One of the nice new features in "Cliffs of Dover" is the "clickable cockpit" in which various switches and levers can be mouse-clicked in the proper sequence, to faithfully reproduce correct engine start and warm-up procedures for the hard-core grognards amongst us. This is an option that is selectable in the "Realism panel" where you can set varying levels in the realism/playability balance to suit yourself, either in singleplayer or in hosted online games. This is being explored in a lot of the sessions currently available online since it is so new. Another new feature which you will find in the "Control" panel is the ability to set keys for vehicle and gun controls for ground unit and ship controls. This will eventually allow for players to control ships, anti-aircraft guns and ground vehicle targets, perhaps expanding the engine to run an enhanced version of Battlefront type games and raising the importance of ground attack versus the aerial dogfighting element which we currently enjoy. The potential this offers is enormous. In the future we will see features incorporated into the game like those in various IL2 mods. Zuti's moving dogfight delivered to IL2 mobile AI-controlled ground and aerial targets which have been incorporated into "Cliffs of Dover".The player crafted campaigns in IL2, such as JG26's France 1940, allow the aerial battles and bombing attacks to influence territory gains, and the re-drawing of the front lines. Capture an airfield and leapfrog some fighter and Jabo squadrons forward, and you alter the entire nature of the aerial and ground battle. The potential is enormous. There are provisions for modding, mapmaking, and campaign creation built into the engine, and the work that has gone into "Cliffs of Dover" builds upon the evolution of the IL2 series, and provides for the next ten years of development of the genre. No wonder it has been so long in arriving in a playable form.
   But IS it playable? I have waxed lyrical about the beauty of the game, and it's potential, but is it yet a flyable alternative to "IL2 1946"? For the thousands of talented modders, modellers, mapmakers, campaign-creators and pilots to embrace "Cliffs of Dover", for the developers to be able to refine and implement their future plans for the game and include Russian, American and Japanese planes and campaigns, the US launch to the genre's biggest market will have to be a success, both critically and financially. As I and many other players have found, We will need to invest in new computer hardware to enjoy this game properly, the SYSTEM SPECS reflect the increased sophistication of the engine, both in terms of GPU and CPU requirements. This game will spawn a sales boost for rigs, graphics cards and processors, as well as flight accessories such as JOYSTICKS, HOTAS rigs, and TRACKIR's There is alot riding on this game both for Oleg Maddox and 1C, and for the WWII combat flight simulator community. For this to happen the game will have to exhibit gameplay characteristics at least equal to those currently enjoyed in "IL2 1946". And for me the gameplay is not yet there. Gameplay is enhanced by beautiful graphics, but really only marginally, Pacman and Aliens had appalling graphics, but the gameplay kept us pushing quarters into the slot. What I am looking for is adequate FPS to dogfight, sufficient players in server to make the fight interesting, and squads flying together in-game, co-ordinating their fight over comms. systems such as Teamspeak. For "Cliffs of Dover" to succeed will require a US launch that will bring the community off the fence and into the skies over the "Cliffs of Dover"; that will convince them to buy rigs and upgrade hardware to run the game at it's full potential; that will spur community organisations to set up, or divert existing servers to offer the game online. God, I pray for a successful and bug-free US launch, probably as hard as alot of folks in Russia are praying!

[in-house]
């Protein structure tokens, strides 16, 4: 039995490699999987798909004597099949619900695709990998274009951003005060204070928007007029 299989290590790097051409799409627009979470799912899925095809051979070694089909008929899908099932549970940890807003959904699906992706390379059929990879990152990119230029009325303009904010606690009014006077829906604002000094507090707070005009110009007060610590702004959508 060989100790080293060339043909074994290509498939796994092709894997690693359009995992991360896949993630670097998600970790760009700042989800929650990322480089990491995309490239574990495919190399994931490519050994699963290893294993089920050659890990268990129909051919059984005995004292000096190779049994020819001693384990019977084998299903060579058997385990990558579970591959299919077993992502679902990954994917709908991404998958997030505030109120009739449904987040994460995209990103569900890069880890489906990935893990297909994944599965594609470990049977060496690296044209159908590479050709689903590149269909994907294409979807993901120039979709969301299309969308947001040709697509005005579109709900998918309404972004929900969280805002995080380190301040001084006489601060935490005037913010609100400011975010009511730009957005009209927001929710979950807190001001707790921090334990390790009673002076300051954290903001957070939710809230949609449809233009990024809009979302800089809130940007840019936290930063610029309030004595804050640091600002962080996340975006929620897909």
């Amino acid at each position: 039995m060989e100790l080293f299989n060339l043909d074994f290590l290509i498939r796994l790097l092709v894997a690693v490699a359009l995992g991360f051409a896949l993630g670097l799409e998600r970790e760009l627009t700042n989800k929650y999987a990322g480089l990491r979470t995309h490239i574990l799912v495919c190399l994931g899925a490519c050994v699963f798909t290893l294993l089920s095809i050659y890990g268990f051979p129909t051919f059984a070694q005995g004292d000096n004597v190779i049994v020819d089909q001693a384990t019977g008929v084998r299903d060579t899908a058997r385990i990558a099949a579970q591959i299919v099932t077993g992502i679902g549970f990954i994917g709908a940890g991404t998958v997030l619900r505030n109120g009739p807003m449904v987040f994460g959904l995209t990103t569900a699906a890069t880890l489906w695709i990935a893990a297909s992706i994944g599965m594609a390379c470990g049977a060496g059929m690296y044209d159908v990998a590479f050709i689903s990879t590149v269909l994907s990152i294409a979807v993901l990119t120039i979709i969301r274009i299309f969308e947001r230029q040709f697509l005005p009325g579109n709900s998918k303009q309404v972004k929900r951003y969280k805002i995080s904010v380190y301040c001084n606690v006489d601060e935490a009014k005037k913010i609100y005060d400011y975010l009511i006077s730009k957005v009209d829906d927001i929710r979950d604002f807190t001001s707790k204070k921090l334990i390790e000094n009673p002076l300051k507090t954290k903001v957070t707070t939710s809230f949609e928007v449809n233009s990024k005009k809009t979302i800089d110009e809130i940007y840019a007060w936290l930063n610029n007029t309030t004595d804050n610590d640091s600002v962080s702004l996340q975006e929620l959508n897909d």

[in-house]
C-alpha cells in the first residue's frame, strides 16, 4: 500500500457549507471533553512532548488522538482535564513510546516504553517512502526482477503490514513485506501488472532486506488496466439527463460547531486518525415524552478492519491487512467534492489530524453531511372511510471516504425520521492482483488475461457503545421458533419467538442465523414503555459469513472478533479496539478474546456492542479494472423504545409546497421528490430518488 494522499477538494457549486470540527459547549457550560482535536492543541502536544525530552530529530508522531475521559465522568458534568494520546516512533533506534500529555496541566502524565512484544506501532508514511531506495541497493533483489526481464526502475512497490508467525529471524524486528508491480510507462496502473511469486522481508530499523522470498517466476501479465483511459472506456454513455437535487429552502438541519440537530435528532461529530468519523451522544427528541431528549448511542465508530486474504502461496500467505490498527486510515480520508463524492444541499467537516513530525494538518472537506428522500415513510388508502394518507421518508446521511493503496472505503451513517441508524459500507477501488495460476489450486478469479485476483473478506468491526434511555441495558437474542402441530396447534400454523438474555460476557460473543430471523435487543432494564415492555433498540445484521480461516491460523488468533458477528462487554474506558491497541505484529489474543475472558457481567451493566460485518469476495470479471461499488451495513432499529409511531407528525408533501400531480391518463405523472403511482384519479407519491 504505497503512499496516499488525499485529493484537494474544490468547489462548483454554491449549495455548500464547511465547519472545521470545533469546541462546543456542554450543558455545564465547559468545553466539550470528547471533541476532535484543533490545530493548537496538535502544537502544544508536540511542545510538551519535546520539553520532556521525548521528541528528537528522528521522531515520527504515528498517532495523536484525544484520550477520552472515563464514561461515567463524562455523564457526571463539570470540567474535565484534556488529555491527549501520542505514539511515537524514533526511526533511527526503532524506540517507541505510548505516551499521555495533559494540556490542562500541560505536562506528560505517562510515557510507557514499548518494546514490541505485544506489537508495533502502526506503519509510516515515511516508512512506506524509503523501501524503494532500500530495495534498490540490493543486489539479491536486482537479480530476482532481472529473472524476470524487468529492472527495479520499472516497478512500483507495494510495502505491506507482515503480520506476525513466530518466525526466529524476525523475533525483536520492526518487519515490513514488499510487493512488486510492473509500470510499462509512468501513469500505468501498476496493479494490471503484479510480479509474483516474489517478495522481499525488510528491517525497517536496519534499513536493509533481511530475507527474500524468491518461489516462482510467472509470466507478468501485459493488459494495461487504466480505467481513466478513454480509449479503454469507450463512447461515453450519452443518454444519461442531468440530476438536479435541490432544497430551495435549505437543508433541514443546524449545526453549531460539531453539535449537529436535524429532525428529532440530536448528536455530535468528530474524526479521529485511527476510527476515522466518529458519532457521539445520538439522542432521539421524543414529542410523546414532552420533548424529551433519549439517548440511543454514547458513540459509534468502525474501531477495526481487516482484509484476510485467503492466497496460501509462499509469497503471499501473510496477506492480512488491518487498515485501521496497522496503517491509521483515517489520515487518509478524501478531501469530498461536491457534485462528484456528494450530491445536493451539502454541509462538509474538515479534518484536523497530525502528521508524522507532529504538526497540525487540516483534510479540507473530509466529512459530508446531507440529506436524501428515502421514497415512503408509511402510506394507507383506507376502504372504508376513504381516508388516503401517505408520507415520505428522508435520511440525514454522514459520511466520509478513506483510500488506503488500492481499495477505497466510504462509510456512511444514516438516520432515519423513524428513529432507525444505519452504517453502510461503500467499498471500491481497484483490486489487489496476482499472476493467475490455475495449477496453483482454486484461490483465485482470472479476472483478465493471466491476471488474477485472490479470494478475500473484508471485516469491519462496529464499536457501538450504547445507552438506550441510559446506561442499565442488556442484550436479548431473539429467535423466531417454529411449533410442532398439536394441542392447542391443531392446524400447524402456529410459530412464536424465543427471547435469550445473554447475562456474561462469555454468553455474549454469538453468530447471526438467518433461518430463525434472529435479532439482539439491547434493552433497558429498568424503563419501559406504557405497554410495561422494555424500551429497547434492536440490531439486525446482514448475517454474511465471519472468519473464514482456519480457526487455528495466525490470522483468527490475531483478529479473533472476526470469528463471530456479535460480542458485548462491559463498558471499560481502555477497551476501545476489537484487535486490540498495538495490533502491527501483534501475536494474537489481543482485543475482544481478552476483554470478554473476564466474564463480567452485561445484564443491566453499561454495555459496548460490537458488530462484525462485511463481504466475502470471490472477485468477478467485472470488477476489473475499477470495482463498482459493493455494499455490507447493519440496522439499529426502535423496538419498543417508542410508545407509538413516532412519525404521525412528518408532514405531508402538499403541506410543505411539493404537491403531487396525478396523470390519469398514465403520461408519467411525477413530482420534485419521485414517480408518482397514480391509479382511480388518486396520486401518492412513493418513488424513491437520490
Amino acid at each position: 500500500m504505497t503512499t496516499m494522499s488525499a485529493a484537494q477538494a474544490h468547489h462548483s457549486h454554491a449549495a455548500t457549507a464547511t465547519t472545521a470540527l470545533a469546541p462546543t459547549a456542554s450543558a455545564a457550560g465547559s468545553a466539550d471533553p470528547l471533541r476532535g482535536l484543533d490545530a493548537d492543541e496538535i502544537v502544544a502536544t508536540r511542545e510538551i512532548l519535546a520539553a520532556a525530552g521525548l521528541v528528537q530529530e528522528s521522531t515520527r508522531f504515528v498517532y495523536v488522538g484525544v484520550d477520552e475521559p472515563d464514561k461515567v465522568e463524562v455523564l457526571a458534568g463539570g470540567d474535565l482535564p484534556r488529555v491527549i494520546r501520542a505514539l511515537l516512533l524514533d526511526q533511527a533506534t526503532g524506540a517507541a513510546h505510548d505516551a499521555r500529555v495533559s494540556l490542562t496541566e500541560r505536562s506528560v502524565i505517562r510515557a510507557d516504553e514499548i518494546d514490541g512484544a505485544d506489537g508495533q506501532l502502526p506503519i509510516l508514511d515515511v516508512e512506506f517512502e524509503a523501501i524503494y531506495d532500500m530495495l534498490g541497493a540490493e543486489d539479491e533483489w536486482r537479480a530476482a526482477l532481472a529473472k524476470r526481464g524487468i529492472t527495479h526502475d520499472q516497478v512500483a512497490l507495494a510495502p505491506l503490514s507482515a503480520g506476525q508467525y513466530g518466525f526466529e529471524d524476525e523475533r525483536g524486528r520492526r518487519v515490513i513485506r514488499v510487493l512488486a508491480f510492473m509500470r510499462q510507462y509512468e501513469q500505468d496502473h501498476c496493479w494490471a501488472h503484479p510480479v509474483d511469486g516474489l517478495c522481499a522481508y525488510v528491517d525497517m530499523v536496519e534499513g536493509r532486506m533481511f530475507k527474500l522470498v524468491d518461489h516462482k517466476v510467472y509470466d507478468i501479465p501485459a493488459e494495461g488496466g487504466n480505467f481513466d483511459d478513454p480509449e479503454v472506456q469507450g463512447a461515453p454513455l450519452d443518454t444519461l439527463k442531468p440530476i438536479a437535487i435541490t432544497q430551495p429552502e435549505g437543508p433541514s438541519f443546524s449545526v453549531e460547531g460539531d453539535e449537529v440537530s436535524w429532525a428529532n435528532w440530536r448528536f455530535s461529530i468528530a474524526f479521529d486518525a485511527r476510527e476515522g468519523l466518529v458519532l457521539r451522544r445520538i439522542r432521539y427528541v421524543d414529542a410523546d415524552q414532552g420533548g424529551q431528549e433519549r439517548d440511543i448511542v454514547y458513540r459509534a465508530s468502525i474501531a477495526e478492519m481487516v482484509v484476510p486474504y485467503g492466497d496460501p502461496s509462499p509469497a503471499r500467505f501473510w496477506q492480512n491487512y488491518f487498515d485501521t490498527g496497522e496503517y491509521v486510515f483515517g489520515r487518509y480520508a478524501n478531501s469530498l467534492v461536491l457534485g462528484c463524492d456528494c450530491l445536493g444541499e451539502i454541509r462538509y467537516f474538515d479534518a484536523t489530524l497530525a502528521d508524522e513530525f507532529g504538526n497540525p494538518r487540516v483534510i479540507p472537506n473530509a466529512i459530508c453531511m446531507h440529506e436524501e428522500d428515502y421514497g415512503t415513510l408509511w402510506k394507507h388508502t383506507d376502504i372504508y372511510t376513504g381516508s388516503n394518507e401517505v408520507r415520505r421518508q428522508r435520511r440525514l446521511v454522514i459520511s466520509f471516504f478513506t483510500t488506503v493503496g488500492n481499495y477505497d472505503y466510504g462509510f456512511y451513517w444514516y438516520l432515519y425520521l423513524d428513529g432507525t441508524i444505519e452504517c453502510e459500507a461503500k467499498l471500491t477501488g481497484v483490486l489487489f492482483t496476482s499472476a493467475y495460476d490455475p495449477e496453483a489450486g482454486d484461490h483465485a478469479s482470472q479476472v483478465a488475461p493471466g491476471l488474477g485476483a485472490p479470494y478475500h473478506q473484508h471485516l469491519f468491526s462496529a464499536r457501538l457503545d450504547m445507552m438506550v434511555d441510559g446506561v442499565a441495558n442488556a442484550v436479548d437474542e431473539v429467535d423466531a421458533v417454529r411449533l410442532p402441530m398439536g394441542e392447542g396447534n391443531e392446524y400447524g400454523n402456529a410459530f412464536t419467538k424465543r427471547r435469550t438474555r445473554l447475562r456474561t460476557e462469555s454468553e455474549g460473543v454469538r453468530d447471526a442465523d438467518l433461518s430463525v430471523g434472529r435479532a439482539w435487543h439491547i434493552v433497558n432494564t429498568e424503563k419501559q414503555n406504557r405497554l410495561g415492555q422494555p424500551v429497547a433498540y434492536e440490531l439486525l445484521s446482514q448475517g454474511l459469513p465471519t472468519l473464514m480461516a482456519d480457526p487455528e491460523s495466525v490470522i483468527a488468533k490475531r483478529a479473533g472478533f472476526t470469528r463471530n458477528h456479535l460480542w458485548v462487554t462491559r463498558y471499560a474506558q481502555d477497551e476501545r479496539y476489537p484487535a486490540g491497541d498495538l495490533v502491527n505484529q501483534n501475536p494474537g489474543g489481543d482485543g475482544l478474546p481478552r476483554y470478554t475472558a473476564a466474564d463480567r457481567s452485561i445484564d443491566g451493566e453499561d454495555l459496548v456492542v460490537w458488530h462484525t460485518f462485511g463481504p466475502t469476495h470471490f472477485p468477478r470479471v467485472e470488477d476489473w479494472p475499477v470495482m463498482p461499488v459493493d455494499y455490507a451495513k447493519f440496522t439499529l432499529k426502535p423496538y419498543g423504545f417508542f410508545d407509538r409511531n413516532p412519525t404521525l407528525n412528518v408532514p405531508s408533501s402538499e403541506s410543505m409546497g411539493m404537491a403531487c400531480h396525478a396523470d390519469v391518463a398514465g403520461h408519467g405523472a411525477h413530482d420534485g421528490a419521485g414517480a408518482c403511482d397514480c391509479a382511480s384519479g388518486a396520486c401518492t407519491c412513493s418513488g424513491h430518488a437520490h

Do I sound like I'm fence-sitting? Well, I am. Until a successful US launch, and the appearance of alot more servers and on-line pilots I will still be flying mostly in "IL2-1946". Should you buy this game? If you have a high-end rig, are an IL2 addict, and are prepared to be a beta tester then by all means buy "Cliffs of Dover" now and help support the development team who are working 7 days a week to make it ready to fly by the new U.S. launch date of May 24th. However, if you are new to the combat flight sim genre or want to just get in and fly, then you would be better served buying a copy of "IL2-1946", installing "ULTRAPACK 4.01.1", downloading the HYPERLOBBY application and getting airborne in multiplayer as soon as you have mastered the basic take off and landing manoeuvres. The online community are incredibly knowledgeable and helpful...And need some newbie targets to boost their scores. Get on TEAMSPEAK3, and before you know it they will have you dogfighting like an ace, and exploring the amazing wealth of planes, theatres and campaigns that ten years of development and a talented community have added to this game, and made it the current benchmark of WWII combat flight simulators.




  • Beautiful Graphics
  • Son of IL2
  • Future of Flight Sims


  • High System Requirements
  • Steep Learning Curve
  • Low online activity Yet